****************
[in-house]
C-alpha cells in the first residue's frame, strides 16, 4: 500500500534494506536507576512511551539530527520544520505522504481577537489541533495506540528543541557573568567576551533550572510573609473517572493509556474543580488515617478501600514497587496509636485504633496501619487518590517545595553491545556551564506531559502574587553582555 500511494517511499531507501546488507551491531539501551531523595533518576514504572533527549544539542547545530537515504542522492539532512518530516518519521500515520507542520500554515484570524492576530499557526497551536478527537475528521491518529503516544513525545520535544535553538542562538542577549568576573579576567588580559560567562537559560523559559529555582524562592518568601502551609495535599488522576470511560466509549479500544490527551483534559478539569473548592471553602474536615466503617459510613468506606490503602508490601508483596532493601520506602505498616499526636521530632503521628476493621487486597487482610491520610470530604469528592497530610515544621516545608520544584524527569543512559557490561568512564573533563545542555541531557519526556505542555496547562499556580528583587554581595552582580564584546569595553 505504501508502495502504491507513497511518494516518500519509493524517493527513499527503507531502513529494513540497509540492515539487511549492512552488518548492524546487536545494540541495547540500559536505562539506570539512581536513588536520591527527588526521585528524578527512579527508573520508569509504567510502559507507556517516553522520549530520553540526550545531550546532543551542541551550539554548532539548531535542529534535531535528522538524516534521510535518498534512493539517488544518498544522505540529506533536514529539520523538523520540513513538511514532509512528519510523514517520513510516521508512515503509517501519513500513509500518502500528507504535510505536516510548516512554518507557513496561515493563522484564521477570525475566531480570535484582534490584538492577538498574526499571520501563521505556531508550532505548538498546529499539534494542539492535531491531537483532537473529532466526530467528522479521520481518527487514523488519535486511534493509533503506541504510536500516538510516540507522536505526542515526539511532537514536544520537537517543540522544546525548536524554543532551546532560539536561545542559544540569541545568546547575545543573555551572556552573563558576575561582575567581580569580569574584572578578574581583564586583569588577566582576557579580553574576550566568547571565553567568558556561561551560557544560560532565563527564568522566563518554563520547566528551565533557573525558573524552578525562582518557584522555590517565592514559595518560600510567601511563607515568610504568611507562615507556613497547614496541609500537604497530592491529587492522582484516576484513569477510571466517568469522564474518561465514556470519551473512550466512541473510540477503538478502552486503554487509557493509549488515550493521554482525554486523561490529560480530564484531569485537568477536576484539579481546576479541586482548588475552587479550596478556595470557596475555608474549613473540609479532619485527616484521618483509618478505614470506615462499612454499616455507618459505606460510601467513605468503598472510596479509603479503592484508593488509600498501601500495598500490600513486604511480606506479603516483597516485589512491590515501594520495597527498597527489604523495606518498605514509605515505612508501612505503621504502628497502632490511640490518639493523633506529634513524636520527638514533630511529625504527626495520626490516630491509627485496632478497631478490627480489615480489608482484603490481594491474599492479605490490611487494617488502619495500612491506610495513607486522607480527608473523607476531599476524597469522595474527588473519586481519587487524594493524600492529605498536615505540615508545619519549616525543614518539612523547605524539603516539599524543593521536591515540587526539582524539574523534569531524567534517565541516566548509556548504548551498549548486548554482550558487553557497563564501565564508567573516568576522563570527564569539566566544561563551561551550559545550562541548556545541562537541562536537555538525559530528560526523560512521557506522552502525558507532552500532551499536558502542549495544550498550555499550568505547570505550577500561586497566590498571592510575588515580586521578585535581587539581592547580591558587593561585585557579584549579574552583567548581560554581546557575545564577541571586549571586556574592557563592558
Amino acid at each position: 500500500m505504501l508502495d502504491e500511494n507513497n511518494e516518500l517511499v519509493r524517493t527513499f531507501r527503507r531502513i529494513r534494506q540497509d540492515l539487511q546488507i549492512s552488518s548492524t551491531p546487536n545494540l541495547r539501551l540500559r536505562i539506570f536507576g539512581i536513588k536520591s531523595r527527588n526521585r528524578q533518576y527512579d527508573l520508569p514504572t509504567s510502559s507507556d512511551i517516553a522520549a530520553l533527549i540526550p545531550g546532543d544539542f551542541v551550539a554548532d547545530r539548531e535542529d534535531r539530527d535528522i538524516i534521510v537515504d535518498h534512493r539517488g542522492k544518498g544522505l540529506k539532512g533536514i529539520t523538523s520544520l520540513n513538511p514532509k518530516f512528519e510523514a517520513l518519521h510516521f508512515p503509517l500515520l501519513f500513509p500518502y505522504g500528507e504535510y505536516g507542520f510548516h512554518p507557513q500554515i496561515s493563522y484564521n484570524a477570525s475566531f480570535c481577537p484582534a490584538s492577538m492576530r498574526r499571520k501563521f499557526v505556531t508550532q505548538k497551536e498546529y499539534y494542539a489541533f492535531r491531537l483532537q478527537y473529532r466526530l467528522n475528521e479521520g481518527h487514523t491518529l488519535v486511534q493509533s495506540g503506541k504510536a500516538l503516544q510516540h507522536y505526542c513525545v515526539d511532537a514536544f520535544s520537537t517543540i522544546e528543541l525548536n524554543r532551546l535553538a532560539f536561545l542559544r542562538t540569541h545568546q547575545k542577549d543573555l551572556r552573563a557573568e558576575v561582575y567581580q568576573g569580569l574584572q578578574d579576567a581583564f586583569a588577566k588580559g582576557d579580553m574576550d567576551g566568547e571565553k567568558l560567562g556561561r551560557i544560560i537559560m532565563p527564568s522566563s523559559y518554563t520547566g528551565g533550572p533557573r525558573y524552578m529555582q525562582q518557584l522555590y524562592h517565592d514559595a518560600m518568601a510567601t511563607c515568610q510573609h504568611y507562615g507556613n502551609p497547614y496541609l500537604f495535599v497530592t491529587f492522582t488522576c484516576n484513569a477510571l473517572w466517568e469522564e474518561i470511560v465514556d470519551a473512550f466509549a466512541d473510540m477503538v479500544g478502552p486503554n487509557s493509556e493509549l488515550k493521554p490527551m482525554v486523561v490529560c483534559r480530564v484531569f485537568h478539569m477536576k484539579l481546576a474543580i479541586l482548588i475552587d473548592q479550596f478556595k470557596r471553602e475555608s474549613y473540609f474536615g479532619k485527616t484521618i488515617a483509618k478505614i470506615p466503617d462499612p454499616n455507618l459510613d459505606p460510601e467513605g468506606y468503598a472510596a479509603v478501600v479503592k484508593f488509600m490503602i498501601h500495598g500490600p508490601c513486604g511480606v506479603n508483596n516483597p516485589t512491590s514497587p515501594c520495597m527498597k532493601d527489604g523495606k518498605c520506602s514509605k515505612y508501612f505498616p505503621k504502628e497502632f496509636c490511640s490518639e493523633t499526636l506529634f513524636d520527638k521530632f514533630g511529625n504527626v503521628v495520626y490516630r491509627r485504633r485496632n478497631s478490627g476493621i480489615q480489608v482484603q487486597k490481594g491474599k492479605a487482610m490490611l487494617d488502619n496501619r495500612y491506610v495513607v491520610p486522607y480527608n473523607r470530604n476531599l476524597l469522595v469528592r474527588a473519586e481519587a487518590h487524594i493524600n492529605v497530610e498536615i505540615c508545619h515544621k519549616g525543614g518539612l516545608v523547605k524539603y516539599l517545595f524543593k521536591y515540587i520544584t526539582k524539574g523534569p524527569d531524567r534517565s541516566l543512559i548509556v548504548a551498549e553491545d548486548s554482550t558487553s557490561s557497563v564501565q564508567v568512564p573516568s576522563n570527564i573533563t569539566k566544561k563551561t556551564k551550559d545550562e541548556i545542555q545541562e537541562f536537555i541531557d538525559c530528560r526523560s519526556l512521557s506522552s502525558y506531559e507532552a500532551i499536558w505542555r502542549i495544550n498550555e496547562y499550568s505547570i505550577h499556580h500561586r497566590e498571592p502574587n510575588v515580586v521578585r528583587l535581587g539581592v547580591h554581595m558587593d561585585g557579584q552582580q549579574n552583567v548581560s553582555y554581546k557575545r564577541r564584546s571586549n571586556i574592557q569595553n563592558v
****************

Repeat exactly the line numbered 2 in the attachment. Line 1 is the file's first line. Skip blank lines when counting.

C-alpha cells in the first residue's frame, strides 16, 4: 500500500534494506536507576512511551539530527520544520505522504481577537489541533495506540528543541557573568567576551533550572510573609473517572493509556474543580488515617478501600514497587496509636485504633496501619487518590517545595553491545556551564506531559502574587553582555 500511494517511499531507501546488507551491531539501551531523595533518576514504572533527549544539542547545530537515504542522492539532512518530516518519521500515520507542520500554515484570524492576530499557526497551536478527537475528521491518529503516544513525545520535544535553538542562538542577549568576573579576567588580559560567562537559560523559559529555582524562592518568601502551609495535599488522576470511560466509549479500544490527551483534559478539569473548592471553602474536615466503617459510613468506606490503602508490601508483596532493601520506602505498616499526636521530632503521628476493621487486597487482610491520610470530604469528592497530610515544621516545608520544584524527569543512559557490561568512564573533563545542555541531557519526556505542555496547562499556580528583587554581595552582580564584546569595553 505504501508502495502504491507513497511518494516518500519509493524517493527513499527503507531502513529494513540497509540492515539487511549492512552488518548492524546487536545494540541495547540500559536505562539506570539512581536513588536520591527527588526521585528524578527512579527508573520508569509504567510502559507507556517516553522520549530520553540526550545531550546532543551542541551550539554548532539548531535542529534535531535528522538524516534521510535518498534512493539517488544518498544522505540529506533536514529539520523538523520540513513538511514532509512528519510523514517520513510516521508512515503509517501519513500513509500518502500528507504535510505536516510548516512554518507557513496561515493563522484564521477570525475566531480570535484582534490584538492577538498574526499571520501563521505556531508550532505548538498546529499539534494542539492535531491531537483532537473529532466526530467528522479521520481518527487514523488519535486511534493509533503506541504510536500516538510516540507522536505526542515526539511532537514536544520537537517543540522544546525548536524554543532551546532560539536561545542559544540569541545568546547575545543573555551572556552573563558576575561582575567581580569580569574584572578578574581583564586583569588577566582576557579580553574576550566568547571565553567568558556561561551560557544560560532565563527564568522566563518554563520547566528551565533557573525558573524552578525562582518557584522555590517565592514559595518560600510567601511563607515568610504568611507562615507556613497547614496541609500537604497530592491529587492522582484516576484513569477510571466517568469522564474518561465514556470519551473512550466512541473510540477503538478502552486503554487509557493509549488515550493521554482525554486523561490529560480530564484531569485537568477536576484539579481546576479541586482548588475552587479550596478556595470557596475555608474549613473540609479532619485527616484521618483509618478505614470506615462499612454499616455507618459505606460510601467513605468503598472510596479509603479503592484508593488509600498501601500495598500490600513486604511480606506479603516483597516485589512491590515501594520495597527498597527489604523495606518498605514509605515505612508501612505503621504502628497502632490511640490518639493523633506529634513524636520527638514533630511529625504527626495520626490516630491509627485496632478497631478490627480489615480489608482484603490481594491474599492479605490490611487494617488502619495500612491506610495513607486522607480527608473523607476531599476524597469522595474527588473519586481519587487524594493524600492529605498536615505540615508545619519549616525543614518539612523547605524539603516539599524543593521536591515540587526539582524539574523534569531524567534517565541516566548509556548504548551498549548486548554482550558487553557497563564501565564508567573516568576522563570527564569539566566544561563551561551550559545550562541548556545541562537541562536537555538525559530528560526523560512521557506522552502525558507532552500532551499536558502542549495544550498550555499550568505547570505550577500561586497566590498571592510575588515580586521578585535581587539581592547580591558587593561585585557579584549579574552583567548581560554581546557575545564577541571586549571586556574592557563592558